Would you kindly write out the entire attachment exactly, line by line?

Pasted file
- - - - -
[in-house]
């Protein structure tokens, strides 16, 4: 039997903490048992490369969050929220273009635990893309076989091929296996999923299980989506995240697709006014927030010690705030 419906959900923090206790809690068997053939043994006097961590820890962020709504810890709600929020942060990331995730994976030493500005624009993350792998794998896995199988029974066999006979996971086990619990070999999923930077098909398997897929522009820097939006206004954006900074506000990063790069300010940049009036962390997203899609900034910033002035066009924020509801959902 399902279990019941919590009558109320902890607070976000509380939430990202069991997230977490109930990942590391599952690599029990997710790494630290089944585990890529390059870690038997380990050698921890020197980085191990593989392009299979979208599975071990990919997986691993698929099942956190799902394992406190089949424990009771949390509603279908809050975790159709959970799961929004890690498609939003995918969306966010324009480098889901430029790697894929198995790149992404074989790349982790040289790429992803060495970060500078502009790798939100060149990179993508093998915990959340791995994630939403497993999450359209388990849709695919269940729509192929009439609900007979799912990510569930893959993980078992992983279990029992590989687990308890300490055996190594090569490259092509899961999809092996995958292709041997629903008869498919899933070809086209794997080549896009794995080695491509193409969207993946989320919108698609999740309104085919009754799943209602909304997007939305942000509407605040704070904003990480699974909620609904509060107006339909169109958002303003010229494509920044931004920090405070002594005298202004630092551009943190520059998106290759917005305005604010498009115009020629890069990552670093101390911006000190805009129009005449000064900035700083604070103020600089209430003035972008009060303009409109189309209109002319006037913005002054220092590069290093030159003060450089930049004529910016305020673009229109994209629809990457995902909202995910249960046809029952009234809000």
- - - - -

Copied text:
[in-house]
């Protein structure tokens, strides 16, 4: 039997903490048992490369969050929220273009635990893309076989091929296996999923299980989506995240697709006014927030010690705030 419906959900923090206790809690068997053939043994006097961590820890962020709504810890709600929020942060990331995730994976030493500005624009993350792998794998896995199988029974066999006979996971086990619990070999999923930077098909398997897929522009820097939006206004954006900074506000990063790069300010940049009036962390997203899609900034910033002035066009924020509801959902 399902279990019941919590009558109320902890607070976000509380939430990202069991997230977490109930990942590391599952690599029990997710790494630290089944585990890529390059870690038997380990050698921890020197980085191990593989392009299979979208599975071990990919997986691993698929099942956190799902394992406190089949424990009771949390509603279908809050975790159709959970799961929004890690498609939003995918969306966010324009480098889901430029790697894929198995790149992404074989790349982790040289790429992803060495970060500078502009790798939100060149990179993508093998915990959340791995994630939403497993999450359209388990849709695919269940729509192929009439609900007979799912990510569930893959993980078992992983279990029992590989687990308890300490055996190594090569490259092509899961999809092996995958292709041997629903008869498919899933070809086209794997080549896009794995080695491509193409969207993946989320919108698609999740309104085919009754799943209602909304997007939305942000509407605040704070904003990480699974909620609904509060107006339909169109958002303003010229494509920044931004920090405070002594005298202004630092551009943190520059998106290759917005305005604010498009115009020629890069990552670093101390911006000190805009129009005449000064900035700083604070103020600089209430003035972008009060303009409109189309209109002319006037913005002054220092590069290093030159003060450089930049004529910016305020673009229109994209629809990457995902909202995910249960046809029952009234809000």